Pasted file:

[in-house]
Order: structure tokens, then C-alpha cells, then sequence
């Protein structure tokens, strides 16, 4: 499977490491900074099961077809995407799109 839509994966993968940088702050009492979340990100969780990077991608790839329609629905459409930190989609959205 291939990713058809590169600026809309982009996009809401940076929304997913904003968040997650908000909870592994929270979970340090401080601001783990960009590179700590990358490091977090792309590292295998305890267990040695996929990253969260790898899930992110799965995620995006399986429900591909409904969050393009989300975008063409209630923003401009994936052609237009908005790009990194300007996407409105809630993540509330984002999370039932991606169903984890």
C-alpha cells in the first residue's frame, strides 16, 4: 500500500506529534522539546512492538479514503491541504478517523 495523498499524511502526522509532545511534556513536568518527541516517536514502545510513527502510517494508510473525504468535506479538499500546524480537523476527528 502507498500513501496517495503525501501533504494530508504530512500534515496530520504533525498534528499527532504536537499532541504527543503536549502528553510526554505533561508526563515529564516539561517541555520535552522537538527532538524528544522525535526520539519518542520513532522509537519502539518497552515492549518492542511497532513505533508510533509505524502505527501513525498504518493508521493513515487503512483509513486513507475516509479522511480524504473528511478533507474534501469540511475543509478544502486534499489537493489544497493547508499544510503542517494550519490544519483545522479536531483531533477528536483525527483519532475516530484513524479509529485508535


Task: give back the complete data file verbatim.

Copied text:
[in-house]
Order: structure tokens, then C-alpha cells, then sequence
């Protein structure tokens, strides 16, 4: 499977490491900074099961077809995407799109 839509994966993968940088702050009492979340990100969780990077991608790839329609629905459409930190989609959205 291939990713058809590169600026809309982009996009809401940076929304997913904003968040997650908000909870592994929270979970340090401080601001783990960009590179700590990358490091977090792309590292295998305890267990040695996929990253969260790898899930992110799965995620995006399986429900591909409904969050393009989300975008063409209630923003401009994936052609237009908005790009990194300007996407409105809630993540509330984002999370039932991606169903984890």
C-alpha cells in the first residue's frame, strides 16, 4: 500500500506529534522539546512492538479514503491541504478517523 495523498499524511502526522509532545511534556513536568518527541516517536514502545510513527502510517494508510473525504468535506479538499500546524480537523476527528 502507498500513501496517495503525501501533504494530508504530512500534515496530520504533525498534528499527532504536537499532541504527543503536549502528553510526554505533561508526563515529564516539561517541555520535552522537538527532538524528544522525535526520539519518542520513532522509537519502539518497552515492549518492542511497532513505533508510533509505524502505527501513525498504518493508521493513515487503512483509513486513507475516509479522511480524504473528511478533507474534501469540511475543509478544502486534499489537493489544497493547508499544510503542517494550519490544519483545522479536531483531533477528536483525527483519532475516530484513524479509529485508535